As the celebration he had envisioned countless times unfolded around him, Ed Cooley felt a sense of nostalgia.
After clinching the Big East regular-season title with a win over Creighton Feb. 26, the Providence men’s basketball coach took a moment to detach himself from the chaos and reflect on the days when he would sneak in through the back door to catch PC games as a kid. The lifelong Friar fan couldn’t help but beam at how far the program has come.
“Wow,” he thought to himself. “Anything’s possible.”
“I wasn’t standing there as the coach,” Cooley said. “I was standing there as the young boy who had a dream and a vision to one day be part of something.”
The Friars (25-5, 14-3) are at the tail end of one of the most historic seasons in program history. They’ve made deep runs in March before, but they’ve never pieced together a regular season quite like this one. Picked to finish seventh in the conference’s preseason poll, they relied on a savvy, senior-laden group.
“I felt like that was a slap in the face,” graduate transfer Al Durham said. “They didn’t respect us or respect our team, so it created a fire for us to prove that we’re supposed to be where we are today.”
Despite losing in the Big East tournament semifinals, Providence enters the NCAA Tournament as a No. 4 seed. The Friars play No. 13 South Dakota State Thursday at 12:40 p.m. in Buffalo.
What made this season different? Here’s what the players had to say.
Nucleus largely stayed intact
Back in ninth grade, when Roxbury’s A.J. Reeves first met Cooley, he was struck by the coach’s sincerity and earnestness right away. Following a standout career at Brimmer and May, Reeves had lofty goals when he arrived at Providence as the No. 6 shooting guard in his class.
While the 6-foot-6-inch Reeves flashed his potential, the Friars were stuck in the middle of the pack in his first season, finishing 18-16 overall and 7-11 in the Big East in 2018-19. A slight improvement to 19-12, 12-6 came before COVID-19 took away the 2020 NCAA Tournament, and last year, the team took a step back at 13-13, 9-10.
Reeves was well aware of how the transfer portal can change fortunes, but he chose to stay. He believed in the connections he had built.
He wasn’t the only player to make that decision.
Nate Watson and Noah Horchler elected to stay another year after graduating, and senior Ed Croswell and redshirt junior Jared Bynum also came back.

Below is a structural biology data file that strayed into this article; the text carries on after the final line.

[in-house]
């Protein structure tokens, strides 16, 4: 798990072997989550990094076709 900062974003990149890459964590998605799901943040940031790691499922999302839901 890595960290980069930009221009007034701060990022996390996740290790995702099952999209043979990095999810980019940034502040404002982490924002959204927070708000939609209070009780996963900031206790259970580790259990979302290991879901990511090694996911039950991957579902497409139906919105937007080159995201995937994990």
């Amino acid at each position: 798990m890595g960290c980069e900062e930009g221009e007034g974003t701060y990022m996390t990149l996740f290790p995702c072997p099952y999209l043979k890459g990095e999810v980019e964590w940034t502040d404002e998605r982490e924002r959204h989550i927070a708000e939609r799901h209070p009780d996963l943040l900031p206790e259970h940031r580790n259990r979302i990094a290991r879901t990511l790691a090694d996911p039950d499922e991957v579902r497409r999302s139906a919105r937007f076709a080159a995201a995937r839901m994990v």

And it all worked out: Watson led PC in scoring, averaging 13.8 points per game. Bynum contributed 12.7 and Reeves 10.
“I felt like we had unfinished business here,” Reeves said. “I didn’t want to leave on a sour taste. I felt like we could do something special.”
New faces who fit their style
To complement that deep core, Providence added two key grad transfers — Durham from Indiana and Justin Minaya from South Carolina.
Cooley wanted players who were older, battle-tested, and tough, and Durham and Minaya fit those criteria perfectly. Assistant coach Ivan Thomas had recruited Durham out of high school, and the Friars had a relationship with the staff at South Carolina.
Durham is Providence’s second-leading scorer, contributing 13.4 points per game while leading the team in minutes. He called it a “no-brainer” to come to Providence and said it “felt like home” right away.
Minaya is another key part of the rotation, contributing nearly six rebounds per game while eating up minutes. The fit made complete sense.
“It felt natural,” Reeves said. “It didn’t feel forced. It didn’t feel like anybody had an ego. Everybody just wanted to go out as a winner. They came in, and it was just instant stars and sparks.
“We knew we had something. You could see early on that we jelled together.”
The art of winning close games
Providence finished 10-1 in nonconference play, and six of the 10 wins came by 11 points or fewer. The Friars established themselves early on as a team that thrives under pressure.
Cooley compiled a chart with 74 late-game scenarios: 15 seconds left, down 3, with one free throw remaining; 40 seconds left, up 3, sideline out; you name it. The team’s experience meant the learning curve wasn’t as steep, and they could handle the prep work.
Quickly, those late-game situations came into play, and it was a trend that couldn’t be ignored.
Providence opened conference play with a 4-point win over Connecticut, and followed it up with a 5-point win over Seton Hall.
Of the 14 conference wins, 11 came by 10 points or fewer. There was the 3-point OT win over DePaul. A 1-point victory over Butler. And a triple-overtime thriller against Xavier, a 7-point victory.
And then came the chance to clinch their first Big East regular-season title, against Creighton on Senior Night.
The Friars played one of their best games of the season en route to a 72-51 win. They had to wait a few extra minutes when a beer spilled on the court, but they had waited decades, so they didn’t mind the brief holdup.
The celebration matched the mood, as fans stormed the court, players hugged one another, and Cooley was bathed in Gatorade.
“It’s something that we’ll remember here for years,” Durham said.